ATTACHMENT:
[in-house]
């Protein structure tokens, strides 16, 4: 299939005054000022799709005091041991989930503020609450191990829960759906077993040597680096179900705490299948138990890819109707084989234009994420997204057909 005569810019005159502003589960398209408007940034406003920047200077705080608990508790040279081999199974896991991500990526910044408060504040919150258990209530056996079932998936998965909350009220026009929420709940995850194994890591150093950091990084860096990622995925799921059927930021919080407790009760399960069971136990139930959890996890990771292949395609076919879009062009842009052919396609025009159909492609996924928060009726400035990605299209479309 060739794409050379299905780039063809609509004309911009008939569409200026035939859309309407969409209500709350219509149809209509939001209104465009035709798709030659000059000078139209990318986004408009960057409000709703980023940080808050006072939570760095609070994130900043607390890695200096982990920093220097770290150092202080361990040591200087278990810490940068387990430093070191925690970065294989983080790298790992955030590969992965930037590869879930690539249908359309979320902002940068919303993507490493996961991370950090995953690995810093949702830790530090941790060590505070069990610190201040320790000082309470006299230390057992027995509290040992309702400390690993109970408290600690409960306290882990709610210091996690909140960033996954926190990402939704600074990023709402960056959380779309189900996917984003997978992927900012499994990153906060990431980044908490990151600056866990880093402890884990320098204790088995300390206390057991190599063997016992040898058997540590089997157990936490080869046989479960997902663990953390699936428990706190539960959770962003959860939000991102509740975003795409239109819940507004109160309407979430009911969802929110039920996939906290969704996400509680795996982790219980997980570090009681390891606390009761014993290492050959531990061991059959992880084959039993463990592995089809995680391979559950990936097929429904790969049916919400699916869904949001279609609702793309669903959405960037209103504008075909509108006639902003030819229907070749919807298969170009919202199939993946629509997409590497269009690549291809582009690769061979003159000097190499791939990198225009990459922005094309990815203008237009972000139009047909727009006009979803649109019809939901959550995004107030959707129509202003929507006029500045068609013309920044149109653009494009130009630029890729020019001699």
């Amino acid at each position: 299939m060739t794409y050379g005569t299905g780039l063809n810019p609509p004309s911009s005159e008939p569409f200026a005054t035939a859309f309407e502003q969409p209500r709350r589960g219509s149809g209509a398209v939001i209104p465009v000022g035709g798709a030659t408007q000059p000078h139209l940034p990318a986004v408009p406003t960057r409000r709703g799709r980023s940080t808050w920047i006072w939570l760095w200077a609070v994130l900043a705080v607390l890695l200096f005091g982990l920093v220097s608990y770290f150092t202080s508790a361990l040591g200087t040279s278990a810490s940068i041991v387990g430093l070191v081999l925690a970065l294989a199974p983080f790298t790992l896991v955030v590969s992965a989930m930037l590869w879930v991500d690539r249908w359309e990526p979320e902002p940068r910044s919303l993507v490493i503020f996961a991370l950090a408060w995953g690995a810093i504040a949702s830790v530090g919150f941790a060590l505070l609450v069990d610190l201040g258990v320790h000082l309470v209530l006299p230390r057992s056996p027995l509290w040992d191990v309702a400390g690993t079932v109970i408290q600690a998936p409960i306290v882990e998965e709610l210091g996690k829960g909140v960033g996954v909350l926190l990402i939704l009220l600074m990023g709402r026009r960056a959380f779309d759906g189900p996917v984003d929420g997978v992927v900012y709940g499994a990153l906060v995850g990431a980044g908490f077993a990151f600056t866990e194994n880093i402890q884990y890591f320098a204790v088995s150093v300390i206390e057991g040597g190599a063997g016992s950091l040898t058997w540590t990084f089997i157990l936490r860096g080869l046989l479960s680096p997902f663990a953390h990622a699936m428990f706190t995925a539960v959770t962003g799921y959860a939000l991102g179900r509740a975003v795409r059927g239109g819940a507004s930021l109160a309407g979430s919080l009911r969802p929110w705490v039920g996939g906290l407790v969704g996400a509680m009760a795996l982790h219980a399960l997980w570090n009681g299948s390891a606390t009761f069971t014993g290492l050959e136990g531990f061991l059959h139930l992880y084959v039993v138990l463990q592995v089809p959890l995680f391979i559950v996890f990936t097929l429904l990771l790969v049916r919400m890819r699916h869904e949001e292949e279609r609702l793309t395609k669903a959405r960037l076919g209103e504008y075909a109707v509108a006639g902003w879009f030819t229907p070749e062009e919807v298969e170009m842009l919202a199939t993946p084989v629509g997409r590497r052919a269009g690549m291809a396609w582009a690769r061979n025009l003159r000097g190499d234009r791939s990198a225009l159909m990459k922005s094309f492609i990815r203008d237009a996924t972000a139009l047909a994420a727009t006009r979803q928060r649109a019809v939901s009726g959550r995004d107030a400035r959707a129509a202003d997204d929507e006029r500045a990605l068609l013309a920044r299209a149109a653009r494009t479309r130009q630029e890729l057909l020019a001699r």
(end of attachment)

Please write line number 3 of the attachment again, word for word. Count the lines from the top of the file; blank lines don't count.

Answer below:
């Amino acid at each position: 299939m060739t794409y050379g005569t299905g780039l063809n810019p609509p004309s911009s005159e008939p569409f200026a005054t035939a859309f309407e502003q969409p209500r709350r589960g219509s149809g209509a398209v939001i209104p465009v000022g035709g798709a030659t408007q000059p000078h139209l940034p990318a986004v408009p406003t960057r409000r709703g799709r980023s940080t808050w920047i006072w939570l760095w200077a609070v994130l900043a705080v607390l890695l200096f005091g982990l920093v220097s608990y770290f150092t202080s508790a361990l040591g200087t040279s278990a810490s940068i041991v387990g430093l070191v081999l925690a970065l294989a199974p983080f790298t790992l896991v955030v590969s992965a989930m930037l590869w879930v991500d690539r249908w359309e990526p979320e902002p940068r910044s919303l993507v490493i503020f996961a991370l950090a408060w995953g690995a810093i504040a949702s830790v530090g919150f941790a060590l505070l609450v069990d610190l201040g258990v320790h000082l309470v209530l006299p230390r057992s056996p027995l509290w040992d191990v309702a400390g690993t079932v109970i408290q600690a998936p409960i306290v882990e998965e709610l210091g996690k829960g909140v960033g996954v909350l926190l990402i939704l009220l600074m990023g709402r026009r960056a959380f779309d759906g189900p996917v984003d929420g997978v992927v900012y709940g499994a990153l906060v995850g990431a980044g908490f077993a990151f600056t866990e194994n880093i402890q884990y890591f320098a204790v088995s150093v300390i206390e057991g040597g190599a063997g016992s950091l040898t058997w540590t990084f089997i157990l936490r860096g080869l046989l479960s680096p997902f663990a953390h990622a699936m428990f706190t995925a539960v959770t962003g799921y959860a939000l991102g179900r509740a975003v795409r059927g239109g819940a507004s930021l109160a309407g979430s919080l009911r969802p929110w705490v039920g996939g906290l407790v969704g996400a509680m009760a795996l982790h219980a399960l997980w570090n009681g299948s390891a606390t009761f069971t014993g290492l050959e136990g531990f061991l059959h139930l992880y084959v039993v138990l463990q592995v089809p959890l995680f391979i559950v996890f990936t097929l429904l990771l790969v049916r919400m890819r699916h869904e949001e292949e279609r609702l793309t395609k669903a959405r960037l076919g209103e504008y075909a109707v509108a006639g902003w879009f030819t229907p070749e062009e919807v298969e170009m842009l919202a199939t993946p084989v629509g997409r590497r052919a269009g690549m291809a396609w582009a690769r061979n025009l003159r000097g190499d234009r791939s990198a225009l159909m990459k922005s094309f492609i990815r203008d237009a996924t972000a139009l047909a994420a727009t006009r979803q928060r649109a019809v939901s009726g959550r995004d107030a400035r959707a129509a202003d997204d929507e006029r500045a990605l068609l013309a920044r299209a149109a653009r494009t479309r130009q630029e890729l057909l020019a001699r």